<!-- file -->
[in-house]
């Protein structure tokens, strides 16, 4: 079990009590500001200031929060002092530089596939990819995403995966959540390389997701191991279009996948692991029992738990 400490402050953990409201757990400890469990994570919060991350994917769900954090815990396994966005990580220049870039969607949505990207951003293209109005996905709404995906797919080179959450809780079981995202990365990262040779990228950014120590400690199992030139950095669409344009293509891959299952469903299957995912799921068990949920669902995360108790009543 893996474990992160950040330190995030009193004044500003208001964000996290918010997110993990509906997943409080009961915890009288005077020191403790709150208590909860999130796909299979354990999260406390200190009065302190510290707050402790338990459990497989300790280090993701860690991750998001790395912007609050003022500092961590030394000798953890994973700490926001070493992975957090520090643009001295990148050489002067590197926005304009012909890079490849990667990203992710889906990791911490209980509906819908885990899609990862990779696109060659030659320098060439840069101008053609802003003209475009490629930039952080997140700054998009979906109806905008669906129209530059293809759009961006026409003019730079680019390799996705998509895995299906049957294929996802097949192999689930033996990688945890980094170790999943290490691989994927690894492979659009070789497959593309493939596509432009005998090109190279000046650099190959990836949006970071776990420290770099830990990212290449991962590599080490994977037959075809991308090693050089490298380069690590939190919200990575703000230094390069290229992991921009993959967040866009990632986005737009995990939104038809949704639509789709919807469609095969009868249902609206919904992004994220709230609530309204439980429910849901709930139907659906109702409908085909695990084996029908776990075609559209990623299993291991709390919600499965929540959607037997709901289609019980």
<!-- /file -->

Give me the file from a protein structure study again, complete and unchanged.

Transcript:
[in-house]
């Protein structure tokens, strides 16, 4: 079990009590500001200031929060002092530089596939990819995403995966959540390389997701191991279009996948692991029992738990 400490402050953990409201757990400890469990994570919060991350994917769900954090815990396994966005990580220049870039969607949505990207951003293209109005996905709404995906797919080179959450809780079981995202990365990262040779990228950014120590400690199992030139950095669409344009293509891959299952469903299957995912799921068990949920669902995360108790009543 893996474990992160950040330190995030009193004044500003208001964000996290918010997110993990509906997943409080009961915890009288005077020191403790709150208590909860999130796909299979354990999260406390200190009065302190510290707050402790338990459990497989300790280090993701860690991750998001790395912007609050003022500092961590030394000798953890994973700490926001070493992975957090520090643009001295990148050489002067590197926005304009012909890079490849990667990203992710889906990791911490209980509906819908885990899609990862990779696109060659030659320098060439840069101008053609802003003209475009490629930039952080997140700054998009979906109806905008669906129209530059293809759009961006026409003019730079680019390799996705998509895995299906049957294929996802097949192999689930033996990688945890980094170790999943290490691989994927690894492979659009070789497959593309493939596509432009005998090109190279000046650099190959990836949006970071776990420290770099830990990212290449991962590599080490994977037959075809991308090693050089490298380069690590939190919200990575703000230094390069290229992991921009993959967040866009990632986005737009995990939104038809949704639509789709919807469609095969009868249902609206919904992004994220709230609530309204439980429910849901709930139907659906109702409908085909695990084996029908776990075609559209990623299993291991709390919600499965929540959607037997709901289609019980």